Post contributed by Roger Peña, MLIS Student at UNC Greensboro and Josiah Charles Trent History of Medicine Intern
“Indoresed[sic] by the government!”
“Every man and woman troubled with weak and languid feelings, nervous, rheumatic, or organic disorders should wear the… electropathic belt”
“Diseases that are now treated successfully by vibration… (colic, gallstones, impotency, insomnia, paralysis, spinal curvature)” See Image for full list.
“Vibration and Electricity are the most natural remedies known.”
The statements above were just a sample of the testimonials and claims found in advertisements, sales brochures, and user manuals for electrotherapy devices on display in Good Vibrations. Electrotherapy, or the “use of electric currents passed through the body to stimulate nerves and muscles” gained notoriety from the mid 1800s and into the 1920s. Consumers and patients were eager to explore the endless possibilities of electricity to cure their medical ailments and improve their vitality. Eager to reach new customers and with little-to-no government oversight, producers of medical batteries, electric suspension belts, and electric rejuvenators claimed that their devices could cure nearly all diseases – many with a money-back guarantee if it didn’t work!
Though widely regarded as a modern innovation, the use of electricity in medicine dates back to ancient Rome, Egypt, Mesopotamia, and Greece. Centuries ago, these civilizations attempted to harness electricity from eels and catfish to cure ailments such as gout and baldness. We all remember the story of Benjamin Franklin flying a kite. Turns out: this may have been an experiment with medical purposes. Mary Shelly’s Frankenstein has its protagonist experiment with electricity to bring life back from the dead.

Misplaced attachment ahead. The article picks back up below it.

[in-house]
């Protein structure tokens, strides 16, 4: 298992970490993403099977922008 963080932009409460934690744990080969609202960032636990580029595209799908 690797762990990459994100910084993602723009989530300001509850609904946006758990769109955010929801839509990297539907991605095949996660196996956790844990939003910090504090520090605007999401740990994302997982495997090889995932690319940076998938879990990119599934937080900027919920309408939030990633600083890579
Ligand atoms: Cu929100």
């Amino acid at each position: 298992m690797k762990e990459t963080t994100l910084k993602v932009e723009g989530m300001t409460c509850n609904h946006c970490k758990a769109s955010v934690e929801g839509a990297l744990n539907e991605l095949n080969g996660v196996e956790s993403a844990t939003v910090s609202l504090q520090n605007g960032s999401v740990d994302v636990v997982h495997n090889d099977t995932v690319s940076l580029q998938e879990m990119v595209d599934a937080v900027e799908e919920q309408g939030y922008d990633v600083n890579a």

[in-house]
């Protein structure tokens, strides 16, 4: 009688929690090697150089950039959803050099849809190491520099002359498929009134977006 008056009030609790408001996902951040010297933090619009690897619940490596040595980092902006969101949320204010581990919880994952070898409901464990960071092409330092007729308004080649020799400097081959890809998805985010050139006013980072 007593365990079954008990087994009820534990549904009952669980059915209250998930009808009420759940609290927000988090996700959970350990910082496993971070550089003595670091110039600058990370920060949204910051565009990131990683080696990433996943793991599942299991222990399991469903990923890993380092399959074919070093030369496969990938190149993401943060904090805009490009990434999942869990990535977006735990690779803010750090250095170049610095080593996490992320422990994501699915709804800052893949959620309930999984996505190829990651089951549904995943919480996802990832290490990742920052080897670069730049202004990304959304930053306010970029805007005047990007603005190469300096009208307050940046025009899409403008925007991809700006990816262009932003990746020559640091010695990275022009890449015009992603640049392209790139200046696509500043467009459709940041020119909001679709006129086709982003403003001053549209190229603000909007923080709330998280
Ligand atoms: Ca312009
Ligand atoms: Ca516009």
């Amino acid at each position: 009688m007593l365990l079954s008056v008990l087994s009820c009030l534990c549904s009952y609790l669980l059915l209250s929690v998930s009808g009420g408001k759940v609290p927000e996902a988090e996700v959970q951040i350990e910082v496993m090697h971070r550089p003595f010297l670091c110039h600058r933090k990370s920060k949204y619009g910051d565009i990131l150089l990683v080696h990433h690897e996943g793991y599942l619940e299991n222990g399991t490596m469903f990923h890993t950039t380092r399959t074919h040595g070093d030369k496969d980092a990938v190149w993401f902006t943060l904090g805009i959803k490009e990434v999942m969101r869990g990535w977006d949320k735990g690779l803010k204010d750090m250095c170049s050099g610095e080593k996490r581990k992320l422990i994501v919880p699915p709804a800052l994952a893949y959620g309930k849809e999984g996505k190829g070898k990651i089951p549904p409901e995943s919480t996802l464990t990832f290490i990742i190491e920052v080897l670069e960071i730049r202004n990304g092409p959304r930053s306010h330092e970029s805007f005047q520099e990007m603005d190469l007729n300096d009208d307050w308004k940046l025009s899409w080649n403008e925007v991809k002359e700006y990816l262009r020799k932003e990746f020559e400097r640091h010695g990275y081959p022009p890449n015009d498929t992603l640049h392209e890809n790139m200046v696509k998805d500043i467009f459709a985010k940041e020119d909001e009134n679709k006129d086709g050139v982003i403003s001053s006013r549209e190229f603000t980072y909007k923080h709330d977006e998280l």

The invention of the battery in the early nineteenth century revolutionized the capabilities of electricity, and its uses for medical purposes were widely studied. From the 1850s to the early twentieth century, once-unimaginable discoveries in battery power and electricity transformed the world. Many people began to believe they could harness this new power for medical, health, and beauty purposes.
Cities around the world became home to university departments, medical societies, and practices devoted to electrotherapy. At the same time, mass consumerism and mass production allowed average citizens to purchase cheap electrical therapy devices from sales catalogs, local electricians, and medical supply companies and salesmen. Portrayed as an alternative to pills and medicine, electrotherapy devices (through low current shock waves or vibrations applied to different areas of the body) claimed to treat a wide range of conditions, such as arthritis, sciatica, gout, impotency, glaucoma, and “nervousness.”
Although such devices were often dismissed as quackery by many in the medical profession, their low cost and widespread marketing attracted a large audience eager to consume all things electric.
The items on display in Good Vibrations explore the history of electrotherapy from the mid-19th century and into the Roaring 1920s. Several of the items on display, including the Davis-Patent Electric Machine for Nervous Diseases, the Overbeck Electric Rejuvenator, and the Violet Ray Machine, serve as early examples of electrotherapeutic devices. All items on display come from the History of Medicine Collections and the Rubenstein Rare Book & Manuscript Library.